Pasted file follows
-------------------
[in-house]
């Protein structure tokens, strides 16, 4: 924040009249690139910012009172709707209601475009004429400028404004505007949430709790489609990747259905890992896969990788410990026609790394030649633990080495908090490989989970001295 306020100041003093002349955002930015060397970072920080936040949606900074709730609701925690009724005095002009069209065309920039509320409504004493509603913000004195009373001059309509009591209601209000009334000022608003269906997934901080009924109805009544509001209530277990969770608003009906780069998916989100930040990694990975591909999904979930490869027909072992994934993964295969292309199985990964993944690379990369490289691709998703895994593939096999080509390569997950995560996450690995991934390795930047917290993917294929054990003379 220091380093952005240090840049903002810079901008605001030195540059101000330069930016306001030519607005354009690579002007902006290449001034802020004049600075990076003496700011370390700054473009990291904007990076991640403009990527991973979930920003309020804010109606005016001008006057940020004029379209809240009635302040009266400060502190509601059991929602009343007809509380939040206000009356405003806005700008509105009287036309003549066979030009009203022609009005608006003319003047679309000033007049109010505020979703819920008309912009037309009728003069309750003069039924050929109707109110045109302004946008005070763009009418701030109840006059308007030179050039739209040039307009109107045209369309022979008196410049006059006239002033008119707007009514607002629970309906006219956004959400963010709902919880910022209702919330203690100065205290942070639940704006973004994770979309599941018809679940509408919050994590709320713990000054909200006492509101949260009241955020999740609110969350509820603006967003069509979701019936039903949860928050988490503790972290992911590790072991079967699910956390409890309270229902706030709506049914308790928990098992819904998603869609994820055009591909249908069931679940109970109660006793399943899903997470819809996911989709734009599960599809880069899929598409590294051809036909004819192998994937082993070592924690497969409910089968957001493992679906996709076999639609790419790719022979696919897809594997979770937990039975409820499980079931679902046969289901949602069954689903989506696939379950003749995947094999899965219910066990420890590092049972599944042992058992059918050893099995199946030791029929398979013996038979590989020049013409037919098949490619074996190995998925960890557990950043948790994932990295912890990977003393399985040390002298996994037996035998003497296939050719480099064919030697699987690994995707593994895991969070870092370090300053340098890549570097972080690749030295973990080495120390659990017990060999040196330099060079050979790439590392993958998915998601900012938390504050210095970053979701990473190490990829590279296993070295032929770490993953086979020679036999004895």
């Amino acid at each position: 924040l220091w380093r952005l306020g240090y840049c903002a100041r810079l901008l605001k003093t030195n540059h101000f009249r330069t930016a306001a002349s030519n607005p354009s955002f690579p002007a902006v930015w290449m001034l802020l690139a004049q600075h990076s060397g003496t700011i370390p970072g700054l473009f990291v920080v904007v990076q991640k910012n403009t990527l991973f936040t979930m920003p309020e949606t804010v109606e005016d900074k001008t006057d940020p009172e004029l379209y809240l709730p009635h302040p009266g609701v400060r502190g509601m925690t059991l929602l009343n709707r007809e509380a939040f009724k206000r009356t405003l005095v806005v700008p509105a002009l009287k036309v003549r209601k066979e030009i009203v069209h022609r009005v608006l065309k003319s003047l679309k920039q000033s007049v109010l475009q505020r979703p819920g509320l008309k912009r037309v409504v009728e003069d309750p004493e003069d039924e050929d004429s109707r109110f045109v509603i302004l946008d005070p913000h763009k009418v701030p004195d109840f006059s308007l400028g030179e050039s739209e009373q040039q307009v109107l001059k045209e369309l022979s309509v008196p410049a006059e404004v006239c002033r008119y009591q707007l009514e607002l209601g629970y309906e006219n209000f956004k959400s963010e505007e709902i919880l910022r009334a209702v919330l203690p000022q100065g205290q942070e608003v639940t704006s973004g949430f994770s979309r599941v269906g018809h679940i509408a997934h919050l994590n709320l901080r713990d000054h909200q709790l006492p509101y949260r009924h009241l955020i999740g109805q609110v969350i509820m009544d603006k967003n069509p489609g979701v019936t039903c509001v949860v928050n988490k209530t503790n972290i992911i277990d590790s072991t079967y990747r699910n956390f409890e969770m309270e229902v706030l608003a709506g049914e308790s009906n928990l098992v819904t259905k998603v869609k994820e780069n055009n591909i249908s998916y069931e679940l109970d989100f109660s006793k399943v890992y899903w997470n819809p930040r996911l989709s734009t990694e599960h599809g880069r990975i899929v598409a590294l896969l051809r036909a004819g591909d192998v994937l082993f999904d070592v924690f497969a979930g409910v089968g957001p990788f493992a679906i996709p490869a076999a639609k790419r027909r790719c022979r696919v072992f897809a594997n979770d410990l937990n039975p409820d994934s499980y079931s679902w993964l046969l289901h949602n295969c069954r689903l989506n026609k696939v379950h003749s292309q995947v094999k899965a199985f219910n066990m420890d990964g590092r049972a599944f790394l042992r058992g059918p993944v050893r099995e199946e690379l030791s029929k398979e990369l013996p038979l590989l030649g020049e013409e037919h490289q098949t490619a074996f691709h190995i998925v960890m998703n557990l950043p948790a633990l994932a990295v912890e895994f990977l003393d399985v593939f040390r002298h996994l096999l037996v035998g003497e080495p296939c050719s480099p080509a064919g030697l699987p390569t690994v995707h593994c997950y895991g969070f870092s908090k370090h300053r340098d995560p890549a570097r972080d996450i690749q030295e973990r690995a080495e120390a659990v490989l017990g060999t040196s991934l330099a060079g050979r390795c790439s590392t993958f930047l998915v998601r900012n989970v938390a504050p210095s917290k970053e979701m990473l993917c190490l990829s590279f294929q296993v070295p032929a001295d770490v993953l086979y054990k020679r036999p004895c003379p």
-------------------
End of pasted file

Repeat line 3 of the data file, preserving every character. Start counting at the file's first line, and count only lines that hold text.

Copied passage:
């Amino acid at each position: 924040l220091w380093r952005l306020g240090y840049c903002a100041r810079l901008l605001k003093t030195n540059h101000f009249r330069t930016a306001a002349s030519n607005p354009s955002f690579p002007a902006v930015w290449m001034l802020l690139a004049q600075h990076s060397g003496t700011i370390p970072g700054l473009f990291v920080v904007v990076q991640k910012n403009t990527l991973f936040t979930m920003p309020e949606t804010v109606e005016d900074k001008t006057d940020p009172e004029l379209y809240l709730p009635h302040p009266g609701v400060r502190g509601m925690t059991l929602l009343n709707r007809e509380a939040f009724k206000r009356t405003l005095v806005v700008p509105a002009l009287k036309v003549r209601k066979e030009i009203v069209h022609r009005v608006l065309k003319s003047l679309k920039q000033s007049v109010l475009q505020r979703p819920g509320l008309k912009r037309v409504v009728e003069d309750p004493e003069d039924e050929d004429s109707r109110f045109v509603i302004l946008d005070p913000h763009k009418v701030p004195d109840f006059s308007l400028g030179e050039s739209e009373q040039q307009v109107l001059k045209e369309l022979s309509v008196p410049a006059e404004v006239c002033r008119y009591q707007l009514e607002l209601g629970y309906e006219n209000f956004k959400s963010e505007e709902i919880l910022r009334a209702v919330l203690p000022q100065g205290q942070e608003v639940t704006s973004g949430f994770s979309r599941v269906g018809h679940i509408a997934h919050l994590n709320l901080r713990d000054h909200q709790l006492p509101y949260r009924h009241l955020i999740g109805q609110v969350i509820m009544d603006k967003n069509p489609g979701v019936t039903c509001v949860v928050n988490k209530t503790n972290i992911i277990d590790s072991t079967y990747r699910n956390f409890e969770m309270e229902v706030l608003a709506g049914e308790s009906n928990l098992v819904t259905k998603v869609k994820e780069n055009n591909i249908s998916y069931e679940l109970d989100f109660s006793k399943v890992y899903w997470n819809p930040r996911l989709s734009t990694e599960h599809g880069r990975i899929v598409a590294l896969l051809r036909a004819g591909d192998v994937l082993f999904d070592v924690f497969a979930g409910v089968g957001p990788f493992a679906i996709p490869a076999a639609k790419r027909r790719c022979r696919v072992f897809a594997n979770d410990l937990n039975p409820d994934s499980y079931s679902w993964l046969l289901h949602n295969c069954r689903l989506n026609k696939v379950h003749s292309q995947v094999k899965a199985f219910n066990m420890d990964g590092r049972a599944f790394l042992r058992g059918p993944v050893r099995e199946e690379l030791s029929k398979e990369l013996p038979l590989l030649g020049e013409e037919h490289q098949t490619a074996f691709h190995i998925v960890m998703n557990l950043p948790a633990l994932a990295v912890e895994f990977l003393d399985v593939f040390r002298h996994l096999l037996v035998g003497e080495p296939c050719s480099p080509a064919g030697l699987p390569t690994v995707h593994c997950y895991g969070f870092s908090k370090h300053r340098d995560p890549a570097r972080d996450i690749q030295e973990r690995a080495e120390a659990v490989l017990g060999t040196s991934l330099a060079g050979r390795c790439s590392t993958f930047l998915v998601r900012n989970v938390a504050p210095s917290k970053e979701m990473l993917c190490l990829s590279f294929q296993v070295p032929a001295d770490v993953l086979y054990k020679r036999p004895c003379p």